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CIA and OLC Must Release More “Secret” Documents on Aulaqi Drone Strike

On Thursday, a federal district court in New York issued its latest ruling in the ACLU’s long-running Freedom of Information Act (FOIA) litigation seeking the legal and factual bases of the 2011 drone strike that killed three Americans in Yemen. The 160-page opinion addresses hundreds of records withheld by the Justice Department’s Office of Legal Counsel (OLC), CIA, and Defense Department. The opinion itself is heavily redacted, a product of well over a month of classification review by the government, and a testament to the overbroad secrecy which has pervaded this litigation.

In 2013, the same court deferred to the government’s refusal to confirm or deny whether it possessed documents responsive to the ACLU’s FOIA request. But the Second Circuit conclusively rejected this argument, forcing the government to release a redacted version of a 41-page July 2010 OLC Memo, and ordering the agencies to submit indexes enumerating and describing the other withheld documents.

Listed below are the seven documents the court has ordered released, in whole or in part, on the grounds that government officials have already disclosed the information in other contexts. (Note that if the government appeals the order, these documents will likely remain sealed pending appellate review.)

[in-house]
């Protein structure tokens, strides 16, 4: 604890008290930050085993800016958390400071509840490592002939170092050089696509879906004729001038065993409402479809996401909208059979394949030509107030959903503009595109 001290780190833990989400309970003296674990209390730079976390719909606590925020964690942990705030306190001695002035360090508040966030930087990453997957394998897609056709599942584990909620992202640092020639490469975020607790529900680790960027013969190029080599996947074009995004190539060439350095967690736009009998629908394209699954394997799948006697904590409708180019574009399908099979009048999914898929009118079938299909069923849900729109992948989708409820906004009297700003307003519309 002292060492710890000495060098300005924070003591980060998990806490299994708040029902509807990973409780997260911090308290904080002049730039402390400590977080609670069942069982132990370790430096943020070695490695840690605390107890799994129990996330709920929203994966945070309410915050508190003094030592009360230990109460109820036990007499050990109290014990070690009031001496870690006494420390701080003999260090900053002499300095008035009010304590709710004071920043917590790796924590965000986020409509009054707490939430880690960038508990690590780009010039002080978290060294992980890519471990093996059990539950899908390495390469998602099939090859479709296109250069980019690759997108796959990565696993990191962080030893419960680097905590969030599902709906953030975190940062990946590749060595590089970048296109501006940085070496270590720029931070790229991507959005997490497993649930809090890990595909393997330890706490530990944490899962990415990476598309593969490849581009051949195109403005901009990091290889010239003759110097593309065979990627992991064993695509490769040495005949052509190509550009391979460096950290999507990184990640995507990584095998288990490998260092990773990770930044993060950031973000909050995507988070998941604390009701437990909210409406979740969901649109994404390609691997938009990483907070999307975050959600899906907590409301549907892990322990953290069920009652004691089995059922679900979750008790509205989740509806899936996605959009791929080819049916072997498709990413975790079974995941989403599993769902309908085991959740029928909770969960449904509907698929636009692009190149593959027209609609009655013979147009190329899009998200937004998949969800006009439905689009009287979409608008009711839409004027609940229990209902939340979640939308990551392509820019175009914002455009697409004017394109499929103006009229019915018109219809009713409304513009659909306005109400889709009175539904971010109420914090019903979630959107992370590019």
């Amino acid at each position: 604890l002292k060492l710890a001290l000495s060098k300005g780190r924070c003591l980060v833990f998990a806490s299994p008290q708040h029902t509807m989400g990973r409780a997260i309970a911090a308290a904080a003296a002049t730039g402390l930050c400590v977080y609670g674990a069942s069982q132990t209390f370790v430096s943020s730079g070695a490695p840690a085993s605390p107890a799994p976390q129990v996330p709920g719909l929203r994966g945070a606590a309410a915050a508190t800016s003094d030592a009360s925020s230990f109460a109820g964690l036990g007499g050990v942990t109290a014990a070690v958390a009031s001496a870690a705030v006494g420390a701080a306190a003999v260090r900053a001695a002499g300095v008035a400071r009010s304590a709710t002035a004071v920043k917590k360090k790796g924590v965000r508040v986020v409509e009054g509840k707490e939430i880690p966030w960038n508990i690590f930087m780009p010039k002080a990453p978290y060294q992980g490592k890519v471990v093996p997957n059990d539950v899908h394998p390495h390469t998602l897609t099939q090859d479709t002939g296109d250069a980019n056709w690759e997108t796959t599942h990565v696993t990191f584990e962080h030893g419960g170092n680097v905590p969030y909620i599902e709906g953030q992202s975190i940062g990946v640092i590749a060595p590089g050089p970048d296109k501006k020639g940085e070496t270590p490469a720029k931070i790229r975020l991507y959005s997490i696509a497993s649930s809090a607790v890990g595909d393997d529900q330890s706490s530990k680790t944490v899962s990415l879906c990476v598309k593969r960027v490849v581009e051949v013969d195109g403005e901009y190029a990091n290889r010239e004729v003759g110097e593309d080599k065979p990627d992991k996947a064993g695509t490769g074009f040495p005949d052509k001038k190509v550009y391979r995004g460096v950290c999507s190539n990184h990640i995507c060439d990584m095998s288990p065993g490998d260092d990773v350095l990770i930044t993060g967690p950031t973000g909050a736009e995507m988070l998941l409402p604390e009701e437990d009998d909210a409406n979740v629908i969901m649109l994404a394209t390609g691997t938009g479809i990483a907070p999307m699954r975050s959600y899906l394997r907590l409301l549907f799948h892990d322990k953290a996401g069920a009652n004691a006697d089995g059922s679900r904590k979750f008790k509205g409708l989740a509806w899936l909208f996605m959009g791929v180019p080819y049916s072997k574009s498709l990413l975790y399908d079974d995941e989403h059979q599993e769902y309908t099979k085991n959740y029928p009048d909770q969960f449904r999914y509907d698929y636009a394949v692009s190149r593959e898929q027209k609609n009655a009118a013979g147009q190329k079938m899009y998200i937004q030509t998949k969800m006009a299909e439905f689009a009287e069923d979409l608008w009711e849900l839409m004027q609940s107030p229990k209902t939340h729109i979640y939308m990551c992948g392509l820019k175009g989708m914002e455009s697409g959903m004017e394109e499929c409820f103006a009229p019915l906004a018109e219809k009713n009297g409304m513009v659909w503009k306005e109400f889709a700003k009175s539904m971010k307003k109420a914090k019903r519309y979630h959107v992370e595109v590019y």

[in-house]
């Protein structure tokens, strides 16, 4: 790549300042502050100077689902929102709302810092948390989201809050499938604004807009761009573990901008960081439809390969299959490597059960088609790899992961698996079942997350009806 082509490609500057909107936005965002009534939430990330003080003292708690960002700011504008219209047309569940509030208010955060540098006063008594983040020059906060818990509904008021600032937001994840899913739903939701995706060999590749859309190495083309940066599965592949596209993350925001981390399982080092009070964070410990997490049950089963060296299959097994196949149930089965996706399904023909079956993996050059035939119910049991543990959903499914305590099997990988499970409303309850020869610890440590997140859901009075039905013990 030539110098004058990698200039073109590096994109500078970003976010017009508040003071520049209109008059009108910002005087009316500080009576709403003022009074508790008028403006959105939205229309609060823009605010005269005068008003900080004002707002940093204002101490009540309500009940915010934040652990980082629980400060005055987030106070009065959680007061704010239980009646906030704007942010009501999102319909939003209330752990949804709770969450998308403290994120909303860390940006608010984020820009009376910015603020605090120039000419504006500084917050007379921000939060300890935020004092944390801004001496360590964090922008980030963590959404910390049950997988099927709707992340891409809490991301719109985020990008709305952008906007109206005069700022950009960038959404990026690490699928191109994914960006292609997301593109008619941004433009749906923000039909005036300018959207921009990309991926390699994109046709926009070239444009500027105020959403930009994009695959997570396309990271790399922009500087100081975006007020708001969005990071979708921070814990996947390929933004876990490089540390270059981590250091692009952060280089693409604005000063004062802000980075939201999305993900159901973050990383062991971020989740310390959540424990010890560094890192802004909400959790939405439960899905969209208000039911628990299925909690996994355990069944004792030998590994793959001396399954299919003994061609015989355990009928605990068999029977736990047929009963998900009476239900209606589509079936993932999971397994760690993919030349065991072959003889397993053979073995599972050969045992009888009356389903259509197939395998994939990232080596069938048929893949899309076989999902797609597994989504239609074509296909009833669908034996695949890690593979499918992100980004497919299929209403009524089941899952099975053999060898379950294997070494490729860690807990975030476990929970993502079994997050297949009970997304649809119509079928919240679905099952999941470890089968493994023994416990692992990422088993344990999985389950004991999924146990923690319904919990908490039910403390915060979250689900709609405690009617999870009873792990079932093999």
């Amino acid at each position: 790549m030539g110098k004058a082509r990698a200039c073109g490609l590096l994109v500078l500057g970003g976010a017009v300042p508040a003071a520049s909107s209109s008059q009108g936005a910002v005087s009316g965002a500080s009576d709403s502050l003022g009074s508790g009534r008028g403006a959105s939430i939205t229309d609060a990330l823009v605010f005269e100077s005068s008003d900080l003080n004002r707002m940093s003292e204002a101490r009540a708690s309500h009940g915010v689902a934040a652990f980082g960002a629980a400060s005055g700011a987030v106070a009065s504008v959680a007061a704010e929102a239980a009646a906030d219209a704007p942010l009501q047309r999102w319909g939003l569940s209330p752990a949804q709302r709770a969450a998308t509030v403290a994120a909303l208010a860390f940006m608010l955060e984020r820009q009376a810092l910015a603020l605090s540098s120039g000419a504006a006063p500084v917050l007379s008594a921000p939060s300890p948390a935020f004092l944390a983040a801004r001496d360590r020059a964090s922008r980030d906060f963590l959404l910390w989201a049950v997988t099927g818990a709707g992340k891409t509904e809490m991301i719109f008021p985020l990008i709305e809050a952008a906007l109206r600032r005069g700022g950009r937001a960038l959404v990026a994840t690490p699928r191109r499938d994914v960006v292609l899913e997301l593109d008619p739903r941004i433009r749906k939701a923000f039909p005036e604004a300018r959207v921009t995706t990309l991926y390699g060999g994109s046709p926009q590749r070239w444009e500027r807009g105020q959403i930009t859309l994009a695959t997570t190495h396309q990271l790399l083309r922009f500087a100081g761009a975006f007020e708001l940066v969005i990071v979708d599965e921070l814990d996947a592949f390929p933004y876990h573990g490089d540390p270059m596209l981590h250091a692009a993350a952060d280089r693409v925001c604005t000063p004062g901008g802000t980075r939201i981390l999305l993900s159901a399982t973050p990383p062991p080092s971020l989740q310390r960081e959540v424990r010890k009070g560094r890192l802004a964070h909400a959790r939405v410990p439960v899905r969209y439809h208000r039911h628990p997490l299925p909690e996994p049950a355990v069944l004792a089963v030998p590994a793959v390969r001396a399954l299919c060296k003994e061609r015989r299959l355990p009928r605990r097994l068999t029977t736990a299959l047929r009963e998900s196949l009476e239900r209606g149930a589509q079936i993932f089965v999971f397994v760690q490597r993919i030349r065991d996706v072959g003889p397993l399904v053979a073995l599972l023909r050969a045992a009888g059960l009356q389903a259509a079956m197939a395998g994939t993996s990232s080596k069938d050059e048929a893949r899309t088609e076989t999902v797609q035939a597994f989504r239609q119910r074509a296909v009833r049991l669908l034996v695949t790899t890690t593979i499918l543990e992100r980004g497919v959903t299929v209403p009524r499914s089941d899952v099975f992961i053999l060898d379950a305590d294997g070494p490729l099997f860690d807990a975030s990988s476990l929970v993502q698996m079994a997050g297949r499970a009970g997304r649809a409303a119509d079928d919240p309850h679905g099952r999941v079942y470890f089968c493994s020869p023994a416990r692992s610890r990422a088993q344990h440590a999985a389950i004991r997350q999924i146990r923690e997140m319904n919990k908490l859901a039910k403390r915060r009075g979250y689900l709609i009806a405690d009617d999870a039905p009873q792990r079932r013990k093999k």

Office of Legal Counsel (OLC)

  1. OLC index no. 46

We know nothing about this document. Its title, date, author, recipient, and description have all been redacted. The court has ordered the document disclosed in part.

After in camera review, the district court held that “[i]nformation that has not been officially acknowledged [redacted] can in fact be segregated from information that has been publicly acknowledged (which is legal analysis about the targeting of Aulaqi). Everything in the document except the paragraph that begins ‘Second’ should be redacted; only the paragraph that begins ‘Second’ should be produced.”

  1. OLC index no. 50.

This is as an “internal OLC draft insert to draft legal analysis of the legal basis for use of lethal force against a U.S. citizen abroad.” According to the OLC’s index, the draft consists of a two-paragraph insert, dated October 24, 2011, to the draft DOJ White Paper. The Court describes the document as “an email from Virginia Seitz of OLC to herself.” The Court ordered the document disclosed in full.

After in camera review, the Court concluded that the document “consists of a brief précis of the legal reasoning that it explicated in greater detail in the Draft White Paper and the OLC-DOD Memorandum. Every statement in this document appears elsewhere in one or both of those documents … .”

  1. OLC index no. 144.

This document is an undated, internal draft of talking points entitled “Legal Basis for Use of Force Against Al Qaeda.” The Court ordered the document disclosed in part.

The Court wrote: “Document 144 consists of a set of talking points concerning the legal basis for using force against Al Qaeda. Most of the document actually does not address that issue. … The rest of the document may touch on legality, but it does not track the information disclosed in the OLC-DOD Memorandum or the Draft White Paper. However it does touch upon matters falling under Listed Fact #4 [“Information about the legal basis … for engaging in the targeted killings abroad”] as found by the court earlier in this decision. Accordingly, I conclude that Document 144 should be produced in redacted form. The last paragraph should be redacted.”